- Alain du Chemin, 50, St Helier, has brain cancer and faces the prospect of a prolonged, traumatic death
- In an open letter to States Members today, Alain calls for urgent reform to Jersey’s outdated, inequitable law, knowing any change will come too late for him
- Jersey’s Citizen’s Jury on assisted dying will hear video testimony from Alain at its next meeting tomorrow
A terminally ill Jerseyman who is planning to travel to Dignitas for an assisted death has today (Friday 23 April 2021) written an open letter to States Members urging them to change the cruel law that denies him the right to die on his own terms at home. Alain du Chemin, 50, from St Helier, appeals to States Members to remember his plight when they consider the recommendations of the Citizen’s Jury on assisted dying, which is due to hear video testimony from Alain at its meeting tomorrow (Saturday 24 April 2021).
Jersey’s Citizens Jury on assisted dying, a panel of 23 residents, began meeting in March 2021 to consider whether assisted dying should be permitted on the island. The members will hear expert and personal testimony before making recommendations to the States Assembly for consideration later this year. In Alain’s letter to States Members, he writes that he is “immensely proud” that Jersey is grappling with this issue, “even though any change [to the law] will come too late for me.”
Alain, diagnosed with glioblastoma, a form of brain cancer, in 2019, was given just months to live earlier this year. He writes, “My Plan A has been to live for as long as possible and as well as possible…My Plan B, when all options to prolong my life have been exhausted, is to die as well as possible, on my own terms…The symptoms of late-stage brain cancer are not pleasant: pain, sickness, becoming unable to gain any enjoyment from my life, losing my dignity. I do not want to endure that kind of death, nor do I want my husband and family to be left with memories of me suffering….
“I want to decide when the time is right for me to go to sleep, comfortably, peacefully, in my own bed, with my loved ones around me. What makes anyone think they have the right to force me to die in a particular way; a way I don’t want? I do not want to end my life, but it is ending. I merely want a choice over how it happens.
However, due to the current law on assisted dying in Jersey, Alain has been forced to spend his final months arranging an assisted death in Switzerland:
“Jersey’s ban on assisted dying means that dying on my own terms comes at huge cost to me and the people I love. I will die earlier than I want to, to ensure I am well enough to get there and in case further lockdown restrictions are introduced. I will die far from my home and cannot be buried here on the island as I wish. I will die without all my loved ones around me, in order to protect them from possible prosecution for assisting me. I have had to spend in excess of £25,000, including chartering a private plane as Covid-19 has disrupted normal travel.”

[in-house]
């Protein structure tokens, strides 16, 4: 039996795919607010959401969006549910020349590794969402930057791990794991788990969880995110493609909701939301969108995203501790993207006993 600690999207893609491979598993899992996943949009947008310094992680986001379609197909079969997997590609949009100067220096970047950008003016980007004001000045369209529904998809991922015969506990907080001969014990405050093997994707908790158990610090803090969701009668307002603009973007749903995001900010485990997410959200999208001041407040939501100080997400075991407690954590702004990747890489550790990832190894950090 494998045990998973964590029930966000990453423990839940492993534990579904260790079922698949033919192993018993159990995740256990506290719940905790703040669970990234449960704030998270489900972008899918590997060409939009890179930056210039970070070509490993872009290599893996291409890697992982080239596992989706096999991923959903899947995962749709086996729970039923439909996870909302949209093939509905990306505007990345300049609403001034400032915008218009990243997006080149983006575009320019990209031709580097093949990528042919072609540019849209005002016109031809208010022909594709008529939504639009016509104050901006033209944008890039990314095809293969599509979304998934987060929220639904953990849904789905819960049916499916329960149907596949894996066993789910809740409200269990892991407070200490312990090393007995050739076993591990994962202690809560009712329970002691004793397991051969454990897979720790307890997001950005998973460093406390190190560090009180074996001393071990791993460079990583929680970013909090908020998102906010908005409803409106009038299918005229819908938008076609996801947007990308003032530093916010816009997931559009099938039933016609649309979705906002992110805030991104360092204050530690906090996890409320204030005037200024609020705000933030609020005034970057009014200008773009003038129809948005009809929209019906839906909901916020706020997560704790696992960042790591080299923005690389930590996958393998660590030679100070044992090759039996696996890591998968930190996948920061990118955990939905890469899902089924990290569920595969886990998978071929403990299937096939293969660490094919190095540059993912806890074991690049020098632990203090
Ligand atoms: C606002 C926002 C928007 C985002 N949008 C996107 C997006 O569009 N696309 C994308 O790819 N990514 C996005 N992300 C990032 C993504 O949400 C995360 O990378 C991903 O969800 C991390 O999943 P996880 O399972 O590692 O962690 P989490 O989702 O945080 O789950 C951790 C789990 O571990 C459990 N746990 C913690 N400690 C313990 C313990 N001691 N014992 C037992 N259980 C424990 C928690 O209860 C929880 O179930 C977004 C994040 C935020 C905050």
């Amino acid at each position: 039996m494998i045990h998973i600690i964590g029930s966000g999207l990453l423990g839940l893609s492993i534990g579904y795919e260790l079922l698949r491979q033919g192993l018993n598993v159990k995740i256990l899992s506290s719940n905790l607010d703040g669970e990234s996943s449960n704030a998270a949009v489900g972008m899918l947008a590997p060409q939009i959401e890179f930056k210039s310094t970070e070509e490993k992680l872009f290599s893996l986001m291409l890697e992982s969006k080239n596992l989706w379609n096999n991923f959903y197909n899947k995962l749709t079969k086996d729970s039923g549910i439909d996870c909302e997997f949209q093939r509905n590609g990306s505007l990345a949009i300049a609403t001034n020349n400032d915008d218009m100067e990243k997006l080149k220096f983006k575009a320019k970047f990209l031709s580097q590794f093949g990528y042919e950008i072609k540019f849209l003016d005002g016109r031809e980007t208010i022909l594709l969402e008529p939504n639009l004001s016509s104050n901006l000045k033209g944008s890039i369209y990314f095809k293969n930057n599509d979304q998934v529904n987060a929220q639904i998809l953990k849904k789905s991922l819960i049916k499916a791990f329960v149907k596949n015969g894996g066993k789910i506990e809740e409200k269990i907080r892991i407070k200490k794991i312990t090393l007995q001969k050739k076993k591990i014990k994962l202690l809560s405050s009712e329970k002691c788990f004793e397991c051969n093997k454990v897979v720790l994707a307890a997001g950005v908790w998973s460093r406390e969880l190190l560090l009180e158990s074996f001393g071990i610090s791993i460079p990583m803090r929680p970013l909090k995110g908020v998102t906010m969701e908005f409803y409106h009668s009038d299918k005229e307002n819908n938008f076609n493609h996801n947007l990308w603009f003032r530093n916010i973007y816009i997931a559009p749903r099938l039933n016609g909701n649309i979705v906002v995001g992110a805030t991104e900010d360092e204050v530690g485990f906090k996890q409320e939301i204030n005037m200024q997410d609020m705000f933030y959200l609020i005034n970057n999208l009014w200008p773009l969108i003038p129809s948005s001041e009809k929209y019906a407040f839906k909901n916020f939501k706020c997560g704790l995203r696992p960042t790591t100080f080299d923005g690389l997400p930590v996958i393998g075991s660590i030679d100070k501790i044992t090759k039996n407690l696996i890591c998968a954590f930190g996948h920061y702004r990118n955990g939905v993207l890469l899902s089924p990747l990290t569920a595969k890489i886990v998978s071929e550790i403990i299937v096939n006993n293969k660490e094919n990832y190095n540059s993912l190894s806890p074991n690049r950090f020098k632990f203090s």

Alain concludes, “My message to States Members is simple: the ban on assisted dying does not work, so change it. When you consider the outcome of the Citizen’s Jury later this year, you have a chance to do the right thing for our community, and to lead the way for the rest of the British Isles and the world on end-of-life choice. I hope you will not waste it.”
Jersey’s Citizens Jury comes amid a slew of developments around the world on assisted dying. Since January, Spain has voted to legalise assisted dying, Tasmania has become the third Australian state to do so and New Mexico has become the 11th American jurisdiction to follow suit. New Zealand will implement an assisted dying law later this year following a landslide referendum, an assisted dying bill is currently undergoing pre-legislative scrutiny in Ireland, and Germany and Austria are each considering legislation after court rulings struck down their respective bans.
Sarah Wootton, Chief Executive of Dignity in Dying, which campaigns for a change in the law across the British Isles to allow assisted dying as a choice for terminally ill, mentally competent adults, said:
“Our thoughts are with Alain and his family, and we are indebted to him for speaking out at such a difficult time. We hope States and Jury Members will listen, and recognise what Alain’s experience demonstrates so powerfully: banning assisted dying does not work. Jersey’s current law simply drives the practice overseas or behind closed doors, forcing dying islanders to take matters into their own hands away from the oversight and protection of the authorities and without the support of healthcare professionals.
“There is a more compassionate alternative: giving dying people the choice and control they desperately want, subject to strict safeguards and transparent regulation. Assisted dying legislation is being taken up by an ever-increasing number of states and nations around the world and is proving to be safe and effective by mounting evidence. Jersey can and should follow in their footsteps, and we echo Alain’s plea that States Members grasp this opportunity to make Jersey a world-leader on end of life choice.”
Alain’s full letter can be read here. Please note Alain will not be available for interview. For more information, photos or interview requests with Dignity in Dying, please call 07725 433 025 or email email@example.com.
Notes to Editor:
Dignity in Dying
Dignity in Dying campaigns for greater choice, control and access to services at the end of life. It campaigns within the law to change the law, to allow assisted dying as an option for terminally ill, mentally competent adults with six months or less to live – something supported by 84% of the public (Populus, 2019).